The largest of the art and cultural events held across the country is the biennial International Arts Festival, held in Wellington one year and in Auckland the following year. Both festivals feature classical music, jazz, pop, opera, traditional performances from around the world and contemporary New Zealand artists, including Māori dance and modern ballet.
The World of Wearable Art Awards (WOW) attracts hundreds of entries from all over the world. The creativity and art of the designers, who use the human body as their canvas, is limited only by their imaginations. This spectacular show is staged in September and October, and is so popular that it runs for more than two weeks.
Food and wine festivals are scheduled around New Zealand from October to March (spring through to autumn). The Hokitika Wildfoods Festival in March serves arguably the wackiest selection of foods in the world. Seagull eggs, purple Māori potato, worms, native huhu grubs, pigs' ears, mako shark, eel and titi (muttonbird) are just a few of the "delicacies" on offer.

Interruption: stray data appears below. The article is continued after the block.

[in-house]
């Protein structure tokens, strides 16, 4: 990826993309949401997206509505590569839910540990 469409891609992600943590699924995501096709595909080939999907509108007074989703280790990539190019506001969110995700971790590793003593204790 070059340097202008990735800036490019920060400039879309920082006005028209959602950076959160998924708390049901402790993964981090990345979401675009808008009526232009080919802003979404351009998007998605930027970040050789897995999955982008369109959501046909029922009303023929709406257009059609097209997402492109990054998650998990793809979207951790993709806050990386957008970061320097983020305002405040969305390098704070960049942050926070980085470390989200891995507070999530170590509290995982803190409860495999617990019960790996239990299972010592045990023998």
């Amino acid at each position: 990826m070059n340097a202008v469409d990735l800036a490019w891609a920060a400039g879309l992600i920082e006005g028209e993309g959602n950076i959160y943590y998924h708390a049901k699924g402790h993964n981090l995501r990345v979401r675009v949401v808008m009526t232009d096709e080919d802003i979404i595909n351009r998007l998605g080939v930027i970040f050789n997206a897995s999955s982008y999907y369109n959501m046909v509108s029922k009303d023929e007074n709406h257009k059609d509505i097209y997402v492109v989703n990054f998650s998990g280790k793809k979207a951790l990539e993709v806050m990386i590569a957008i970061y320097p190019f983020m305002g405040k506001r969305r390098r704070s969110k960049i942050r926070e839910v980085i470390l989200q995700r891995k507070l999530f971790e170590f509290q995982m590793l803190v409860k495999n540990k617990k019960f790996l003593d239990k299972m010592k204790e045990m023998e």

Adventure races include the Coast to Coast, a one- and two-day event across 243 kilometres (150 miles) of South Island terrain, and the Ironman New Zealand triathlon in Taupo.
Garden and flower festivals are held in spring, summer and early autumn. The Taranaki Garden Spectacular, showcasing some of New Zealand’s most stunning private and public gardens, is held over 10 days in October and November.
Te Matatini kapa haka festival, held every two years, attracts thousands of visitors to experience the power, beauty and grace of Māoridom’s finest exponents of haka (dance).
Māori New Year
Matariki, the Māori New Year, is celebrated all over the country in mid-winter during a month-long festival of events.
Matariki refers to the star cluster Pleiades (or Mata Ariki: the eyes of God), which becomes visible in the eastern sky after the first new moon in June.
Traditionally, Matariki was a time to give thanks as the natural world regenerated and another season began. The food stores were full and people gathered to welcome the new year's planting season, with ceremonial ritual, singing and feasting. Many towns and regions have developed Matariki festivals to celebrate their Māori heritage.
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